This is what the man brings to Jesus. This really reasonable, possibly family-saving request. And this grief. Together. He says to Jesus:


Please tell my brother to divide the family inheritance with me.

Maybe there are tears in his eyes as he speaks.

And what does Jesus say in response? He says:

Who cares?

Or, more accurately, he says:

Friend, who set me to be a judge or arbitrator over you?

Which, if you think about it, is not only a harsh response but also kind of an odd one. Because if the man knows who Jesus is, if he knows that Jesus is the son of God, then his reply to Jesus might well be:

Well, Jesus, God the Father set you to be a judge or arbitrator over me. There is literally no one more qualified than you. You, Jesus, are going to judge the living and the dead – I think I heard that somewhere in the creeds. So please start judging right now.

Here’s what I’d like to wonder about along with you this morning. Actually, that’s not strong enough language. Here’s what I’d to struggle with along with you this morning. As Jesus responds to this man’s reasonable question with what sure looks like an unreasonable and angry answer, is it possible for us to understand why Jesus speaks this way? And more than that – and this might be asking too much – through even these staggeringly harsh words, can we permit Jesus to teach us?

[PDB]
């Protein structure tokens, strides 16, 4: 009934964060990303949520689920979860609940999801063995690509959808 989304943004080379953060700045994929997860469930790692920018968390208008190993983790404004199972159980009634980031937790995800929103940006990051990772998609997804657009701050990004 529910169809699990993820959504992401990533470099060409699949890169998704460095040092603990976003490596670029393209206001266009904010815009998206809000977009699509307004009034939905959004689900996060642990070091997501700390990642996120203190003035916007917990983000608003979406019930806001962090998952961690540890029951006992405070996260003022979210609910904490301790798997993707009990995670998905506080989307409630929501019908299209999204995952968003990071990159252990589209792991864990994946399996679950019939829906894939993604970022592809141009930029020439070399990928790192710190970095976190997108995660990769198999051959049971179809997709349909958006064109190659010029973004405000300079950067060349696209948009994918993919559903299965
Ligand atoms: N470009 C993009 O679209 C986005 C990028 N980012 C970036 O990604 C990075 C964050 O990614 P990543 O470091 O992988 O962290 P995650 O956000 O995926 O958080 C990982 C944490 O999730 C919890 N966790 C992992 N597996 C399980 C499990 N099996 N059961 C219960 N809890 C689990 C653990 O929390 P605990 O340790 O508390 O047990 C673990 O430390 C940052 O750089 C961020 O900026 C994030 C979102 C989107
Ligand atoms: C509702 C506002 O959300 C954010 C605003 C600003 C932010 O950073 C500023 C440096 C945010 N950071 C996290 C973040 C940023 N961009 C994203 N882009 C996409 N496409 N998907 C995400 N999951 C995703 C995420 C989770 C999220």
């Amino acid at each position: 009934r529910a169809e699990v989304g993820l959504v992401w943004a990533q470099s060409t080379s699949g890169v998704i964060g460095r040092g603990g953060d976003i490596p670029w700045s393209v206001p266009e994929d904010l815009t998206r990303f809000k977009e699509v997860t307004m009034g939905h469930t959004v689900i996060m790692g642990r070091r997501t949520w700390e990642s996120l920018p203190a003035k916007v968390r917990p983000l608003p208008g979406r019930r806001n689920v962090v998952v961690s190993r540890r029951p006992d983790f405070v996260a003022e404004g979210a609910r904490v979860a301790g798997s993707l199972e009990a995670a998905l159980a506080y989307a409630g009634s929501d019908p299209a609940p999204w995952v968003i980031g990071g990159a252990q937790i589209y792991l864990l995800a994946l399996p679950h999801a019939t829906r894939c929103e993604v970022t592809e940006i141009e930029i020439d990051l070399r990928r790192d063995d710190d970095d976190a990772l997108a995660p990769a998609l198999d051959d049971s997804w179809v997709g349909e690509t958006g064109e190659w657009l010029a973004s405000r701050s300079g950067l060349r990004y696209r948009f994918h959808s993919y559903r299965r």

One reason that Jesus might respond to the man with the anger that he does is because, well, Jesus and his friends are poor. If the scholars are right who say that the job title in the Bible that we often translate as carpenter is better rendered as day labourer, if Jesus’ disciples are living cheque to cheque doing subsistence jobs, then neither Jesus nor anyone else in his posse is going to be receiving an inheritance from anyone. And so asking Jesus to arbitrate an inheritance is a bit like you or me approaching someone who is sleeping on the pavement and asking them for advice with our stock portfolio. Maybe it’s not deliberately cruel – let’s assume good intentions. But it is totally clueless. No wonder Jesus snaps at him.

A second reason that Jesus maybe responds with such harshness – and this is where I would like to spend a little more time this morning – is that the man is asking a question that seems mistaken or just wildly unimportant to someone like Jesus, someone who knows that, in a matter of months or maybe even weeks, the cross is waiting for him.